Last year, we missed a chance to be a leader in social media when it comes to protecting your privacy -- something we’ve cared deeply about since reddit’s inception. At our recent all hands company meeting, this was something that we all, as a company, decided we needed to address.
The statement added that the frequency of takedowns will be disclosed in Reddit's annual privacy report, but that's about as far as the site has gone in explaining how the new policy will be implemented. There’s no doubt the change is a huge victory, and likely a major step forward, for advocates of “revenge porn” victims and for anyone at risk of having sensitive images posted online without consent. It follows a trend of social media platforms recognizing different forms of online harassment, admitting their own complicity in allowing it and trying to step up their game.
But there are a lot of questions still to be answered about what Reddit’s new policy will actually do, and whether it will go far enough. First and foremost, there’s the issue of consent. Reddit’s new policy stipulates that “a link to a photograph, video or digital image” of someone “in a state of nudity or engaged in any act of sexual conduct,” which the subject believes was submitted to the site without permission, is prohibited — but what sort of permission needs to be granted? It’s the same question we have so much trouble grappling with when it comes to affirmative consent and sexual assault on college campuses, to use one example, and one that warrants more discussion — as well as, perhaps, a straightforward definition from Reddit.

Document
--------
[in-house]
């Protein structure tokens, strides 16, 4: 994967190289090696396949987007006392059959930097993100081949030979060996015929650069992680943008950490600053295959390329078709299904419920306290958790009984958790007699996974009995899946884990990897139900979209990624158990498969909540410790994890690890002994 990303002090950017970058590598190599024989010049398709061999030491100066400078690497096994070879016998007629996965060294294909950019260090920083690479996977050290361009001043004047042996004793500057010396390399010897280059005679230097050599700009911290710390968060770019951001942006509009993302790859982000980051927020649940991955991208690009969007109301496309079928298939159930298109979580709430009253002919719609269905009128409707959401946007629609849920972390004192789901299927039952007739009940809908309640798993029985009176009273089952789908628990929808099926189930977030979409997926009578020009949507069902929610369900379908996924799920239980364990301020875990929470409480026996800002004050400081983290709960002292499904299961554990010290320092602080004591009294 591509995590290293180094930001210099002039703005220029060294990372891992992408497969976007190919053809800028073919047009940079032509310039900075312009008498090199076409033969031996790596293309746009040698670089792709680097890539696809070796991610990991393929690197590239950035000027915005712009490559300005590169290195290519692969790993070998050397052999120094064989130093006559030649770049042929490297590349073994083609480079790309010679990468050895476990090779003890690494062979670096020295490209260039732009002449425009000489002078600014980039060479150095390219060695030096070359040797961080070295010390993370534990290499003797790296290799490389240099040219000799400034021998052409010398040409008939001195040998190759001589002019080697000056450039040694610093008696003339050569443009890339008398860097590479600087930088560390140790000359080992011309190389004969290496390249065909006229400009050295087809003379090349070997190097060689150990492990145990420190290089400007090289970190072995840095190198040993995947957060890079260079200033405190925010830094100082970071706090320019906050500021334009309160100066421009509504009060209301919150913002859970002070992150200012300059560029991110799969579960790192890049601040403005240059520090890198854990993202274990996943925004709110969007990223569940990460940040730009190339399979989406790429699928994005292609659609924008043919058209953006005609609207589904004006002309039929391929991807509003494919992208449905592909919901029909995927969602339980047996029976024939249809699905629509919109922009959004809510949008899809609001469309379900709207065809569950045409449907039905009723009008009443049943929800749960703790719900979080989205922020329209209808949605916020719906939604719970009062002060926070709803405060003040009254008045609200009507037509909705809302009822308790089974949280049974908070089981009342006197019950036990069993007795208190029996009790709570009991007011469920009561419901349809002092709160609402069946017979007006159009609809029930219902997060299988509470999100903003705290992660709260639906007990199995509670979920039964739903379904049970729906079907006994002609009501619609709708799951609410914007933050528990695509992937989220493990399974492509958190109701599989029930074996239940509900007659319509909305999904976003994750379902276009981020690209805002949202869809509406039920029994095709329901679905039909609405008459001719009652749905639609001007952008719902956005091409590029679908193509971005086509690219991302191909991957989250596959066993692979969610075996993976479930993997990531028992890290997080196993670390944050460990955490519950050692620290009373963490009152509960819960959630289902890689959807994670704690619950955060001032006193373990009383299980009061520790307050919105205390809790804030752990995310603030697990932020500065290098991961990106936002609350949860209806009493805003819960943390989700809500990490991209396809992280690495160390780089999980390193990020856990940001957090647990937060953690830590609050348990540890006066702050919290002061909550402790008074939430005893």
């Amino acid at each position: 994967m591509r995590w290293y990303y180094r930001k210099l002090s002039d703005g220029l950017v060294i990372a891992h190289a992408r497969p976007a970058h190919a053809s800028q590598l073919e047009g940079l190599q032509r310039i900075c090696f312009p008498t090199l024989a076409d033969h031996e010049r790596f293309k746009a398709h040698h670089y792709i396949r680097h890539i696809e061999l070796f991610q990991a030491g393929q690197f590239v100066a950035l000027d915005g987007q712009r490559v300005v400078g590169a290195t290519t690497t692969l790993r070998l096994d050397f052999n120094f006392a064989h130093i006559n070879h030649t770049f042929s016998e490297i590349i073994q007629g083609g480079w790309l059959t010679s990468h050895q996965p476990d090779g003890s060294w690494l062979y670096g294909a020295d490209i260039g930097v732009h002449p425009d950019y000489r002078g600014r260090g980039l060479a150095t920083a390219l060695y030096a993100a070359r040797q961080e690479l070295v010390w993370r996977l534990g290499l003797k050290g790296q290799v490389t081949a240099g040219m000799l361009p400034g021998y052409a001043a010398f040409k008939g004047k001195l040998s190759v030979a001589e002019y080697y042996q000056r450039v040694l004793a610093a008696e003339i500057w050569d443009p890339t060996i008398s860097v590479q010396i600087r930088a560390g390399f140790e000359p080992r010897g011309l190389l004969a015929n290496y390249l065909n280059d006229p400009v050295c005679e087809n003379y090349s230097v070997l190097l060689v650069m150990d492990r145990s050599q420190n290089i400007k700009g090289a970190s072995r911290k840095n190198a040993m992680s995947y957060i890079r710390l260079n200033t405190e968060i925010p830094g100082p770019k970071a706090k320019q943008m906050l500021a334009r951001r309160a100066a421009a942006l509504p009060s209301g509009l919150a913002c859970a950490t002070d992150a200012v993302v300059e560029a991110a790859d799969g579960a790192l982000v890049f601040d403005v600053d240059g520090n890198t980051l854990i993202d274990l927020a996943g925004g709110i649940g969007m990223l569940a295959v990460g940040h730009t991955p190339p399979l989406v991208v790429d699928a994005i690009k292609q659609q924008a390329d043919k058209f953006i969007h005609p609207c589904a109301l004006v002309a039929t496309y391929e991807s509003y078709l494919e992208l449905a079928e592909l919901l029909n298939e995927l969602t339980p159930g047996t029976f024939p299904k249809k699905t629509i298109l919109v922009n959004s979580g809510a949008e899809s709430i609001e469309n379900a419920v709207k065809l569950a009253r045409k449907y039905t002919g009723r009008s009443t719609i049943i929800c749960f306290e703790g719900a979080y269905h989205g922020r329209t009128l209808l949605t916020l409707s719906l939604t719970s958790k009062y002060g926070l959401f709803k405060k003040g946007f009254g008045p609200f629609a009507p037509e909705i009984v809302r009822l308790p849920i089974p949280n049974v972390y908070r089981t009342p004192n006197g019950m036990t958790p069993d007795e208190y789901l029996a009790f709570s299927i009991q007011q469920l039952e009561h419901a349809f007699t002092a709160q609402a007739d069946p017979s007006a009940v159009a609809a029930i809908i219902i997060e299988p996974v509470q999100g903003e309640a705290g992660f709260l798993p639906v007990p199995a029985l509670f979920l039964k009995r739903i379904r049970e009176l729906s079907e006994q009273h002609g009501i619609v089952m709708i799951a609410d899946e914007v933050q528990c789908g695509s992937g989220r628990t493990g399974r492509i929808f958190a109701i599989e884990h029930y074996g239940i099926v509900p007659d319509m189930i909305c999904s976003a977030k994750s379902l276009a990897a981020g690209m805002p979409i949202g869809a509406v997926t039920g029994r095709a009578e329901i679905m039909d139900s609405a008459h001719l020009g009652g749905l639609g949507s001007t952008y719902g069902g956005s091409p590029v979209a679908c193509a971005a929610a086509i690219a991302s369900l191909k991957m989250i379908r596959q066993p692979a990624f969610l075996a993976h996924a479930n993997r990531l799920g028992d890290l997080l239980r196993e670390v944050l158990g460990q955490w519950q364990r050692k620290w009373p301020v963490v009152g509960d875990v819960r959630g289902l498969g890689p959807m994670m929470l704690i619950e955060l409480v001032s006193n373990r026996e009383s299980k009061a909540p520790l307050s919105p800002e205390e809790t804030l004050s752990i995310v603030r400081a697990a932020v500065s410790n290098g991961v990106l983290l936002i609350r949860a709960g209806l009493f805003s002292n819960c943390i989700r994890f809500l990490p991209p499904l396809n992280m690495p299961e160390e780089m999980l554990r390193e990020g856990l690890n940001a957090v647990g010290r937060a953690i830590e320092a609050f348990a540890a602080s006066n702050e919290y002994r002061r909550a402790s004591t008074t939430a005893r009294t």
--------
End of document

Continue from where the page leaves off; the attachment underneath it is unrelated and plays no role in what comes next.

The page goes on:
And, while the updates could prevent Reddit from becoming another outlet for massive privacy violations, the move seems reactive in a way that overlooks other forms of harassment on the platform. The focus on nudity and sexual conduct would imply the policy doesn’t cover “upskirt” photos or other “creepshots” both taken and posted without consent. Legally, these images are often not considered pornographic, and likely wouldn’t fall under Reddit’s “involuntary pornography” heading. But they are violating and nonconsensual, and they have quite a following. Reddit has made moves to address creepshots before, but how they factor into the new policy is unclear.
Again, none of this is to say Reddit isn’t taking a step in the right direction. Identifying specific problems (the entirety of the Fappening) and formulating solutions (banning nude photos posted without consent) should be integral to the process of running a social media platform. That much is obvious. But these changes can and should be made transparently, with guides to implementation and clear standards for consent. The definitions here are what’s tricky in the first place, in real life and online. Failing to acknowledge the ongoing dialogue about consent keeps us from contemplating the ownership not only of sensitive content, but of people’s bodies and sexuality IRL.
What we're hoping to do with yesterday's announcement is help lead the way for privacy in the digital age by doing what we can to protect individuals on reddit. We will be removing content that violates our new policies on reddit as it is reported to our team by members of the community. By putting these steps in place to protect our users, we aim to continue to grow as a platform that offers a safe space for people to be themselves without infringing upon the rights of others.